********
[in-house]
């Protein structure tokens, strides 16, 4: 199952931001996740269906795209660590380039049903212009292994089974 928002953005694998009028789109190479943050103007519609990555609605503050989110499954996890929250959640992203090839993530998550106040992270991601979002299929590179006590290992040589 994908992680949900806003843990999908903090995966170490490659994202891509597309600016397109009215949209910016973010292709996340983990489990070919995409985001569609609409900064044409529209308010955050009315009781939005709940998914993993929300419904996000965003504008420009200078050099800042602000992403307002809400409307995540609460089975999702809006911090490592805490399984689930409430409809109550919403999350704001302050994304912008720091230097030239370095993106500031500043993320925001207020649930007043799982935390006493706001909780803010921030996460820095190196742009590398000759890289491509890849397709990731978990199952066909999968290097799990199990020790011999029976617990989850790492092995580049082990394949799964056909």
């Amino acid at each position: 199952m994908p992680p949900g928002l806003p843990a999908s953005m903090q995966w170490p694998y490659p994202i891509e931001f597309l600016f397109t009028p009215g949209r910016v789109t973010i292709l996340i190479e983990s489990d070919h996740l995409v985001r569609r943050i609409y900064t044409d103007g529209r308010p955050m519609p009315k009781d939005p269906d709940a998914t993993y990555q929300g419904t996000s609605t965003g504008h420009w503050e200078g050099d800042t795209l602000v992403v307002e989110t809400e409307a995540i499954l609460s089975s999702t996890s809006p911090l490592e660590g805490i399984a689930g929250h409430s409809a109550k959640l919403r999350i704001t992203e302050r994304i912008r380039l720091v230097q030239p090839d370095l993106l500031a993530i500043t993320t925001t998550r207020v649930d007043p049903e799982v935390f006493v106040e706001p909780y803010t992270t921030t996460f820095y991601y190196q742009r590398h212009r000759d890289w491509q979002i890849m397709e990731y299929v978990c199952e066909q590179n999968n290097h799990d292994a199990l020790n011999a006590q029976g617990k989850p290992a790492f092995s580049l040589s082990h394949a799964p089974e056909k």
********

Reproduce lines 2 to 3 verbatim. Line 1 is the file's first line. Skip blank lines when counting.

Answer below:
């Protein structure tokens, strides 16, 4: 199952931001996740269906795209660590380039049903212009292994089974 928002953005694998009028789109190479943050103007519609990555609605503050989110499954996890929250959640992203090839993530998550106040992270991601979002299929590179006590290992040589 994908992680949900806003843990999908903090995966170490490659994202891509597309600016397109009215949209910016973010292709996340983990489990070919995409985001569609609409900064044409529209308010955050009315009781939005709940998914993993929300419904996000965003504008420009200078050099800042602000992403307002809400409307995540609460089975999702809006911090490592805490399984689930409430409809109550919403999350704001302050994304912008720091230097030239370095993106500031500043993320925001207020649930007043799982935390006493706001909780803010921030996460820095190196742009590398000759890289491509890849397709990731978990199952066909999968290097799990199990020790011999029976617990989850790492092995580049082990394949799964056909």
């Amino acid at each position: 199952m994908p992680p949900g928002l806003p843990a999908s953005m903090q995966w170490p694998y490659p994202i891509e931001f597309l600016f397109t009028p009215g949209r910016v789109t973010i292709l996340i190479e983990s489990d070919h996740l995409v985001r569609r943050i609409y900064t044409d103007g529209r308010p955050m519609p009315k009781d939005p269906d709940a998914t993993y990555q929300g419904t996000s609605t965003g504008h420009w503050e200078g050099d800042t795209l602000v992403v307002e989110t809400e409307a995540i499954l609460s089975s999702t996890s809006p911090l490592e660590g805490i399984a689930g929250h409430s409809a109550k959640l919403r999350i704001t992203e302050r994304i912008r380039l720091v230097q030239p090839d370095l993106l500031a993530i500043t993320t925001t998550r207020v649930d007043p049903e799982v935390f006493v106040e706001p909780y803010t992270t921030t996460f820095y991601y190196q742009r590398h212009r000759d890289w491509q979002i890849m397709e990731y299929v978990c199952e066909q590179n999968n290097h799990d292994a199990l020790n011999a006590q029976g617990k989850p290992a790492f092995s580049l040589s082990h394949a799964p089974e056909k």